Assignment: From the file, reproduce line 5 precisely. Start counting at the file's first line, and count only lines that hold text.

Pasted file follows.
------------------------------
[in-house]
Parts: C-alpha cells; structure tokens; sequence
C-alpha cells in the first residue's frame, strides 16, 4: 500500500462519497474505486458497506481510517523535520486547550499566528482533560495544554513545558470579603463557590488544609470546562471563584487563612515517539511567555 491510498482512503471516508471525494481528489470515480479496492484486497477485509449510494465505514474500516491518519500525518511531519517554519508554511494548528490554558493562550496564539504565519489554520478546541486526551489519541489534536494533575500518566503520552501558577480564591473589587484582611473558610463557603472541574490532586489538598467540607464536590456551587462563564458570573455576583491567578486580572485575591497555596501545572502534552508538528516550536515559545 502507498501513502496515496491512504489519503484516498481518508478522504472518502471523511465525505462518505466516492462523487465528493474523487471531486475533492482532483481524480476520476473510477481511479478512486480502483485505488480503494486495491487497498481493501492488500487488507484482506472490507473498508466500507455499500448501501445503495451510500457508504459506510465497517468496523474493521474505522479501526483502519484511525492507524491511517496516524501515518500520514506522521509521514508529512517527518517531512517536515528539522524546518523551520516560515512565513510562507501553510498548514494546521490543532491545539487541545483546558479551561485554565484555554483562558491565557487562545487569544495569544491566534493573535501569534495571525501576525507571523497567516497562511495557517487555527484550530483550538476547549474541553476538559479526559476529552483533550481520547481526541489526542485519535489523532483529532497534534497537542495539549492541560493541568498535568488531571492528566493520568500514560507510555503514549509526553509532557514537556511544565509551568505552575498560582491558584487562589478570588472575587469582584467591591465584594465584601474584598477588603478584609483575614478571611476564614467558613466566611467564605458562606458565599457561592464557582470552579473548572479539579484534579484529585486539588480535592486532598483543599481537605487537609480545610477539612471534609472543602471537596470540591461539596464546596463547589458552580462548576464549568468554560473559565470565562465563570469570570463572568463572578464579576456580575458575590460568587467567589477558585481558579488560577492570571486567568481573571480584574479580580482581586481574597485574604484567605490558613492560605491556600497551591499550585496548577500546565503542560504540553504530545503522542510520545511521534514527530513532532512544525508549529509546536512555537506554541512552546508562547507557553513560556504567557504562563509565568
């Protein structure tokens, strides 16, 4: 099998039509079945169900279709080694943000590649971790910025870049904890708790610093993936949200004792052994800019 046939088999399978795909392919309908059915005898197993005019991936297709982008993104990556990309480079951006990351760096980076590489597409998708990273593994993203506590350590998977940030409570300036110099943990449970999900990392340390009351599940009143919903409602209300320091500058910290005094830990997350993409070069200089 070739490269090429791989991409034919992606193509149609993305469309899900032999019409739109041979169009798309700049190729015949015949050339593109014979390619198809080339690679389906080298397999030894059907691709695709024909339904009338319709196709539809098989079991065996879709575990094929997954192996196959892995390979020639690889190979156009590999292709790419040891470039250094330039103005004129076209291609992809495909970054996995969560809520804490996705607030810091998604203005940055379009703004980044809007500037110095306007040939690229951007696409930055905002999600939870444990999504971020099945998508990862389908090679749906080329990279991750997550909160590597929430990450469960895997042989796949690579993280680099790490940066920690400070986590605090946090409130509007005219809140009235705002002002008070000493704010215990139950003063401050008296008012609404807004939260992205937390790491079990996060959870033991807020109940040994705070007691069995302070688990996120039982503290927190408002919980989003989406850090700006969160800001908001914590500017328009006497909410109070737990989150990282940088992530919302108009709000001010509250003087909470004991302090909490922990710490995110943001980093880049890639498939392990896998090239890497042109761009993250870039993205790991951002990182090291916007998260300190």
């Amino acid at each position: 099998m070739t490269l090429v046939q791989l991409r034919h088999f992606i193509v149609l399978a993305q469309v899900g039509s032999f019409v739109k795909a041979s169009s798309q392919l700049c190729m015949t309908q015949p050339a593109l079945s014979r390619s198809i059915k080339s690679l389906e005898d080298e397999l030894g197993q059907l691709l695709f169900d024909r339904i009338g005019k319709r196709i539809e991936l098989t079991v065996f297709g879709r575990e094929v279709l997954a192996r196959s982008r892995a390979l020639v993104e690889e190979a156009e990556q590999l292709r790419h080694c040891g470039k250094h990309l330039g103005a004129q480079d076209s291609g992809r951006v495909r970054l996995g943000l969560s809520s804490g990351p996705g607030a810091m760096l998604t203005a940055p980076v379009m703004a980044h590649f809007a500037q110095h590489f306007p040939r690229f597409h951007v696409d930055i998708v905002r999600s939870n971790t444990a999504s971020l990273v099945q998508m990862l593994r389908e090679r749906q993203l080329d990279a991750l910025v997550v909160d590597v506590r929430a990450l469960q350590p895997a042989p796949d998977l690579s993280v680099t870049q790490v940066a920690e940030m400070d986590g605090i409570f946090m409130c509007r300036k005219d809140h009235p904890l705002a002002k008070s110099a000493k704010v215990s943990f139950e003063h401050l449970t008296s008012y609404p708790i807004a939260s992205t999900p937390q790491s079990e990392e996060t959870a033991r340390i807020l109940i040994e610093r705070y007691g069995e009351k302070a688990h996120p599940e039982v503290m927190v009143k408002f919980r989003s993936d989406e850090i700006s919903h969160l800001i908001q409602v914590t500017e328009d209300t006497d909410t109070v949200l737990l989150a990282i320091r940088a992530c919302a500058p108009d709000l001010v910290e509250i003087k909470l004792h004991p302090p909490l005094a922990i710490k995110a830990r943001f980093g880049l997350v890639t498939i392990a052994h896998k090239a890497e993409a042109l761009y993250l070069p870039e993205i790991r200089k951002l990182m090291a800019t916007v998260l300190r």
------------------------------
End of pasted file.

């Amino acid at each position: 099998m070739t490269l090429v046939q791989l991409r034919h088999f992606i193509v149609l399978a993305q469309v899900g039509s032999f019409v739109k795909a041979s169009s798309q392919l700049c190729m015949t309908q015949p050339a593109l079945s014979r390619s198809i059915k080339s690679l389906e005898d080298e397999l030894g197993q059907l691709l695709f169900d024909r339904i009338g005019k319709r196709i539809e991936l098989t079991v065996f297709g879709r575990e094929v279709l997954a192996r196959s982008r892995a390979l020639v993104e690889e190979a156009e990556q590999l292709r790419h080694c040891g470039k250094h990309l330039g103005a004129q480079d076209s291609g992809r951006v495909r970054l996995g943000l969560s809520s804490g990351p996705g607030a810091m760096l998604t203005a940055p980076v379009m703004a980044h590649f809007a500037q110095h590489f306007p040939r690229f597409h951007v696409d930055i998708v905002r999600s939870n971790t444990a999504s971020l990273v099945q998508m990862l593994r389908e090679r749906q993203l080329d990279a991750l910025v997550v909160d590597v506590r929430a990450l469960q350590p895997a042989p796949d998977l690579s993280v680099t870049q790490v940066a920690e940030m400070d986590g605090i409570f946090m409130c509007r300036k005219d809140h009235p904890l705002a002002k008070s110099a000493k704010v215990s943990f139950e003063h401050l449970t008296s008012y609404p708790i807004a939260s992205t999900p937390q790491s079990e990392e996060t959870a033991r340390i807020l109940i040994e610093r705070y007691g069995e009351k302070a688990h996120p599940e039982v503290m927190v009143k408002f919980r989003s993936d989406e850090i700006s919903h969160l800001i908001q409602v914590t500017e328009d209300t006497d909410t109070v949200l737990l989150a990282i320091r940088a992530c919302a500058p108009d709000l001010v910290e509250i003087k909470l004792h004991p302090p909490l005094a922990i710490k995110a830990r943001f980093g880049l997350v890639t498939i392990a052994h896998k090239a890497e993409a042109l761009y993250l070069p870039e993205i790991r200089k951002l990182m090291a800019t916007v998260l300190r």